The coating is a significant breakthrough, because its light-activated technology successfully kills bacteria in a low light intensity, such as is found in hospital wards and waiting rooms. Previous efforts had required light that was ten times stronger to prove effective.

A new study says that, along with phone screens and keyboards, the bacteria-killing coating should be applied to the inside of catheters and breathing tubes, which are a major source of healthcare-associated infections.

The clever coating is made of tiny clusters of chemically modified gold that are embedded in a polymer with crystal violet — a dye with antibacterial and antifungal properties.

“Dyes such as crystal violet are promising candidates for killing bacteria and keeping surfaces sterile as they are widely used to disinfect wounds,” the study’s first author, Dr Gi Byoung Hwang said.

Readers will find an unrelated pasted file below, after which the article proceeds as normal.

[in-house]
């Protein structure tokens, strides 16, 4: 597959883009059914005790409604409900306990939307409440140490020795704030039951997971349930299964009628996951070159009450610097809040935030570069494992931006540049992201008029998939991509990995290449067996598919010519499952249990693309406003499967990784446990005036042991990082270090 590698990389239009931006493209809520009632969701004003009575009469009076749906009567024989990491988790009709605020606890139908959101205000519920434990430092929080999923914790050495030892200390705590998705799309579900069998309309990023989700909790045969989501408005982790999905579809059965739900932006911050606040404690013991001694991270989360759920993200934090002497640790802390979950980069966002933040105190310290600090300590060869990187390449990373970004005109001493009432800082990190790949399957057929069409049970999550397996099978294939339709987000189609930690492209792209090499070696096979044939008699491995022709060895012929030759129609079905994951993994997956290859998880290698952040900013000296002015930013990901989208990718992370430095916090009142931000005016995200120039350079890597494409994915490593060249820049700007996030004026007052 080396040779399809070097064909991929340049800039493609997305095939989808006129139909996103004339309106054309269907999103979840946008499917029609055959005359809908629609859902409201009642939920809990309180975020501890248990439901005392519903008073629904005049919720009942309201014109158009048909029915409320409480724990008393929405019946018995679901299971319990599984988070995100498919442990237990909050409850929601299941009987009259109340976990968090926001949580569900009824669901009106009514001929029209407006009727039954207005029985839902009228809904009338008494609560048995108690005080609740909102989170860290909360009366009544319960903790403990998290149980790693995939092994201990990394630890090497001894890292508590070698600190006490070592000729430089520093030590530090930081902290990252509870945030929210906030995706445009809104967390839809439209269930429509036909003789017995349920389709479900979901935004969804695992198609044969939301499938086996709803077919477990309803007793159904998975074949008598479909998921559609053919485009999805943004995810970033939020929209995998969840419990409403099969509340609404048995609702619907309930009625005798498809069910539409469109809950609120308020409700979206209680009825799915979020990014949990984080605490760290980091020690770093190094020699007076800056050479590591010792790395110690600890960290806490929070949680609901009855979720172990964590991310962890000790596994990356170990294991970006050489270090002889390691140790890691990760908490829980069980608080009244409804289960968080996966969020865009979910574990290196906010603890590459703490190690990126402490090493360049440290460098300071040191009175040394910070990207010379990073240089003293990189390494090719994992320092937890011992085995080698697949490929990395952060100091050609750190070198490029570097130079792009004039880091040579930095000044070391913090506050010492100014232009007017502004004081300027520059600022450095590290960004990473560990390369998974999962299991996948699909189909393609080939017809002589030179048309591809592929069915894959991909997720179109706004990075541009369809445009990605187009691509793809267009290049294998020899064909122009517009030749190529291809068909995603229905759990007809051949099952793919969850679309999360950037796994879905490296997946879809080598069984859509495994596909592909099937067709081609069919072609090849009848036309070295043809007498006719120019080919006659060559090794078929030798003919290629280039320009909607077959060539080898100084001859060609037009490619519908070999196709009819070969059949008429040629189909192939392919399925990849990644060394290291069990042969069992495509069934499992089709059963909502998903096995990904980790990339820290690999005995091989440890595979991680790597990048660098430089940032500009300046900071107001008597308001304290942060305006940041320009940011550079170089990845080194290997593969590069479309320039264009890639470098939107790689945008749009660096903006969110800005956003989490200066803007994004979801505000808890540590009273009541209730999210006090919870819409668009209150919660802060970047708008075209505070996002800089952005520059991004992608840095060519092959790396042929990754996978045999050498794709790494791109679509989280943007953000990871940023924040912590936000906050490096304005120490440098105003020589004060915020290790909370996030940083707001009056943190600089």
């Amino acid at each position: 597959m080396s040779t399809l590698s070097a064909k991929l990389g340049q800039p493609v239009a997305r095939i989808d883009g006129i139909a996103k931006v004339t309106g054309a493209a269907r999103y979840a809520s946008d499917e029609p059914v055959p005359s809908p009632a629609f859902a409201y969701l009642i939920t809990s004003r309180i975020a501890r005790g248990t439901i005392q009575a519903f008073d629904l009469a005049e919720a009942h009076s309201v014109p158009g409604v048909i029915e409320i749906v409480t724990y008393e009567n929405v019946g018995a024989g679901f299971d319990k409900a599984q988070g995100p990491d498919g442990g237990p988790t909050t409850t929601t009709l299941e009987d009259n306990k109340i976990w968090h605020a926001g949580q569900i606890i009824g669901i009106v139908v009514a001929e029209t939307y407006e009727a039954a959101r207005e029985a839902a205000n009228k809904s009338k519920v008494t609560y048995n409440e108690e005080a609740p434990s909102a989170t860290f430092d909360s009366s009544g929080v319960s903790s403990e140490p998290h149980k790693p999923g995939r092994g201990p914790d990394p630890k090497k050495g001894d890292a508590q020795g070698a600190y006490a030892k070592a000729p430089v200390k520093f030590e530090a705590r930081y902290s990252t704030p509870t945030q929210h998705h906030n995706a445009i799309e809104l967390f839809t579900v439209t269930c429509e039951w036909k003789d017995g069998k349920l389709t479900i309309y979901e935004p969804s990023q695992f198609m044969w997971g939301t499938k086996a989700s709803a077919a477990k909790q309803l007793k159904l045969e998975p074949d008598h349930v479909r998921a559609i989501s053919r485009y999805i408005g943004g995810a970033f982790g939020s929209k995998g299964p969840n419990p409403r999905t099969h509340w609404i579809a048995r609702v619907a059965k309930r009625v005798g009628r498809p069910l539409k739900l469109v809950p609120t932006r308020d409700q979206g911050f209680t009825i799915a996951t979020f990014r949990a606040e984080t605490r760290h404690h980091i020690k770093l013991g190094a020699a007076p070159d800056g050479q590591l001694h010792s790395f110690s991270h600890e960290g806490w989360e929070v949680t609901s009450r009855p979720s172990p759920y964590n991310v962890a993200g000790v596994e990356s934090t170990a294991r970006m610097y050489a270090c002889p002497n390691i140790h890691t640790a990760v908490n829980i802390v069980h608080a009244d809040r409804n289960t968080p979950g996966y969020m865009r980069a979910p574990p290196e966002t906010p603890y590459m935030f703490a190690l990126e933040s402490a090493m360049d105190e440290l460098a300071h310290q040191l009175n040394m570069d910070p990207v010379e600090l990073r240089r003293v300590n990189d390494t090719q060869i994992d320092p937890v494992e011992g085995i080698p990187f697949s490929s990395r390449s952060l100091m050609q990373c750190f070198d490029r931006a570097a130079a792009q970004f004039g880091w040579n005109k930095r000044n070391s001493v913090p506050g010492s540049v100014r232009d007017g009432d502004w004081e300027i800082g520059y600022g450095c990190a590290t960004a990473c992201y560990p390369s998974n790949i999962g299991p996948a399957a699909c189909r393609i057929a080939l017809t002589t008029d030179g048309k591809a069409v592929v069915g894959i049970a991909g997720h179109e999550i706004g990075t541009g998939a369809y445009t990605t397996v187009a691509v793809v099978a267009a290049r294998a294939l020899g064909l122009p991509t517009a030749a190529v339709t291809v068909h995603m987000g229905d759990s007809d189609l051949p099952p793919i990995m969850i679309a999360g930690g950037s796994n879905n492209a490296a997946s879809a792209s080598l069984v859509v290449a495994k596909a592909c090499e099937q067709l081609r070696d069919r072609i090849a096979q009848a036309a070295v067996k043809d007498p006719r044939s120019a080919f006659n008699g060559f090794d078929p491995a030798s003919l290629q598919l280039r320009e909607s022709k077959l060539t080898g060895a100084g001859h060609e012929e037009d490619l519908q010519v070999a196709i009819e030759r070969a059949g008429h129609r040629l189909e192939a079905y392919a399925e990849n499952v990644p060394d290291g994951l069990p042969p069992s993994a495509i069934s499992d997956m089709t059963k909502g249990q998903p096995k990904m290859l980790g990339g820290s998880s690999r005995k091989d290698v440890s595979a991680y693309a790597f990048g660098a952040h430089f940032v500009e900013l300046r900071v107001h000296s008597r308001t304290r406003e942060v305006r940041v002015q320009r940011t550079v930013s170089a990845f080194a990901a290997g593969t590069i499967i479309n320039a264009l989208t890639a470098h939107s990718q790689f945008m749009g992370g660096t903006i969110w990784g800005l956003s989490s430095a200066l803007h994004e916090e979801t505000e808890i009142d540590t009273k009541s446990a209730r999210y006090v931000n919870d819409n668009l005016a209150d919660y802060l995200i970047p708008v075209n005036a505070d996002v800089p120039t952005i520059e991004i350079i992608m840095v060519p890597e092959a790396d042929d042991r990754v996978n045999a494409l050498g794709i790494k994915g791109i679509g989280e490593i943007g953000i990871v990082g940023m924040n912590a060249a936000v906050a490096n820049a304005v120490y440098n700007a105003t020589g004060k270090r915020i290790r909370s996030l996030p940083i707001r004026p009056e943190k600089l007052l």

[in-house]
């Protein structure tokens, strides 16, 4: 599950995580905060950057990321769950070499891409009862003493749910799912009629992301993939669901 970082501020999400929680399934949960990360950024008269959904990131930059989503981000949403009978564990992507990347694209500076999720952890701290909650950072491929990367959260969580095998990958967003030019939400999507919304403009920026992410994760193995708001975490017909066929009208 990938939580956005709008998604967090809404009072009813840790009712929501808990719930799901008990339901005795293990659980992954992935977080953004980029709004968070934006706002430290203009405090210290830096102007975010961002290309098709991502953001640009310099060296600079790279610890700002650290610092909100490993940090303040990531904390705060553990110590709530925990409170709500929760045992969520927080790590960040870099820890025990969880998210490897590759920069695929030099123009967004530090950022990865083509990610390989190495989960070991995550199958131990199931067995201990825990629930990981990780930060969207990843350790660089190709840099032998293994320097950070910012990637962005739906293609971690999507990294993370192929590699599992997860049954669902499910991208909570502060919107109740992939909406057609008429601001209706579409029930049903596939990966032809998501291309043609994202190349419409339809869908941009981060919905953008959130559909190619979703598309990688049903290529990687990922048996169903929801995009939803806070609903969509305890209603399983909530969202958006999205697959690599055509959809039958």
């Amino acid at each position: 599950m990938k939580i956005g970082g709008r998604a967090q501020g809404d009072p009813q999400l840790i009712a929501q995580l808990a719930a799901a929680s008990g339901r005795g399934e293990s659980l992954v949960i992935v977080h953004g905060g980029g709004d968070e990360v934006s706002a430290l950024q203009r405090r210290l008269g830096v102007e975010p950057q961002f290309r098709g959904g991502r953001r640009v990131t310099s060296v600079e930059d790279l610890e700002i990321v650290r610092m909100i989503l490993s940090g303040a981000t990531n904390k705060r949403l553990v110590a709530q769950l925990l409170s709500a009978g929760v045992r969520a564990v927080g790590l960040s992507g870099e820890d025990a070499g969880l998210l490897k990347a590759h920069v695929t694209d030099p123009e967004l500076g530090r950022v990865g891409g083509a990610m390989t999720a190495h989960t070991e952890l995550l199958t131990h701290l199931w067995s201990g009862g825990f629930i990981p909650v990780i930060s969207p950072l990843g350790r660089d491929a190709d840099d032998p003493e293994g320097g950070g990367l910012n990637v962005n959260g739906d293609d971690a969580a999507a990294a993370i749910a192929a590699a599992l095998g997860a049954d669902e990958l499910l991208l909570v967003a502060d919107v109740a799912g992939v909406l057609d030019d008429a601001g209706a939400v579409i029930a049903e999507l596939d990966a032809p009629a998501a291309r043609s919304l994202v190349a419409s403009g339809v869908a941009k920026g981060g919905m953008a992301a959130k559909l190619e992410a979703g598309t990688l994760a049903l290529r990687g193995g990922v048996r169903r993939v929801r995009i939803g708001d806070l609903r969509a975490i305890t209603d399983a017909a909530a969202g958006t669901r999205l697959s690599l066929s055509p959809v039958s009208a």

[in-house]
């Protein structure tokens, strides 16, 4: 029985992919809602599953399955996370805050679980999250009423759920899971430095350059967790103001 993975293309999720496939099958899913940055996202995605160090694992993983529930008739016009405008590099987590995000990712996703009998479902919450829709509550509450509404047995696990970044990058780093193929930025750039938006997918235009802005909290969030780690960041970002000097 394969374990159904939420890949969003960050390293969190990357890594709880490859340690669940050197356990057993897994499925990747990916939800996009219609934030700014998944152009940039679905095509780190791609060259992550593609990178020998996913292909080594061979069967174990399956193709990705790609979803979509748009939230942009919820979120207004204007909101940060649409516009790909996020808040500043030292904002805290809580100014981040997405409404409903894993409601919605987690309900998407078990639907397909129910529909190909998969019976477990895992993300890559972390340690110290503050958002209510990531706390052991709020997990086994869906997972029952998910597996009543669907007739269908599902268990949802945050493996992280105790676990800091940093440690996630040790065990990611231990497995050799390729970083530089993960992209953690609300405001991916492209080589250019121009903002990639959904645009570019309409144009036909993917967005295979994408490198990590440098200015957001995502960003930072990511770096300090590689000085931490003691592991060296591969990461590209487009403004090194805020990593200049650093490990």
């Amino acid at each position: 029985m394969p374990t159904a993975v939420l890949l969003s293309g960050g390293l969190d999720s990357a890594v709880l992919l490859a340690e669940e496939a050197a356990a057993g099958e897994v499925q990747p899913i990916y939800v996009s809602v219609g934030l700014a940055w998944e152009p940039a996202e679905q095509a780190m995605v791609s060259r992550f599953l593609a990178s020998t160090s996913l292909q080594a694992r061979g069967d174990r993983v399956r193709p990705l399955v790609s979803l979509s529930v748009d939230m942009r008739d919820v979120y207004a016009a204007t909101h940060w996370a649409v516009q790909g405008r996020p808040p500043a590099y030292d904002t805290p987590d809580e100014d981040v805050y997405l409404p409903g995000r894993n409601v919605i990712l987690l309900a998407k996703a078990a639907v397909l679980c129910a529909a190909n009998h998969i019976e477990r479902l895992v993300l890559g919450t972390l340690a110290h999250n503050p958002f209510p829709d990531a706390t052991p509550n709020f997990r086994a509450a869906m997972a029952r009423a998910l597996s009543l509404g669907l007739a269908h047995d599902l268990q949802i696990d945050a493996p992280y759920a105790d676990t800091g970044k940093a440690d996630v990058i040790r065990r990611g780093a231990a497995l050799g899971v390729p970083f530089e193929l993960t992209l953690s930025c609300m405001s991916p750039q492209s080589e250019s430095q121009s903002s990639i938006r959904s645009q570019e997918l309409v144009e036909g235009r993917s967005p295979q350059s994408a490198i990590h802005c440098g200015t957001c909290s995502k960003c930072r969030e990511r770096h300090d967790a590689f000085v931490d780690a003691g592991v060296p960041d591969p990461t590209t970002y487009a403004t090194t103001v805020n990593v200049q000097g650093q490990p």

“When exposed to bright light, they create reactive oxygen species, which in turn kill bacteria by damaging their protective membranes and DNA. This is amplified when they are paired with metals such as silver, gold and zinc oxide.”

The gold plays a key role in the success of the coating, because it produces hydrogen peroxide, enabling the substance to break down E. coli. The nasty bug had been proving tougher to kill because of its double membrane structure.

The clusters contain only 25 atoms of gold, so only minuscule amounts of the precious metal is required to make the coating, making it attractive for wider use.

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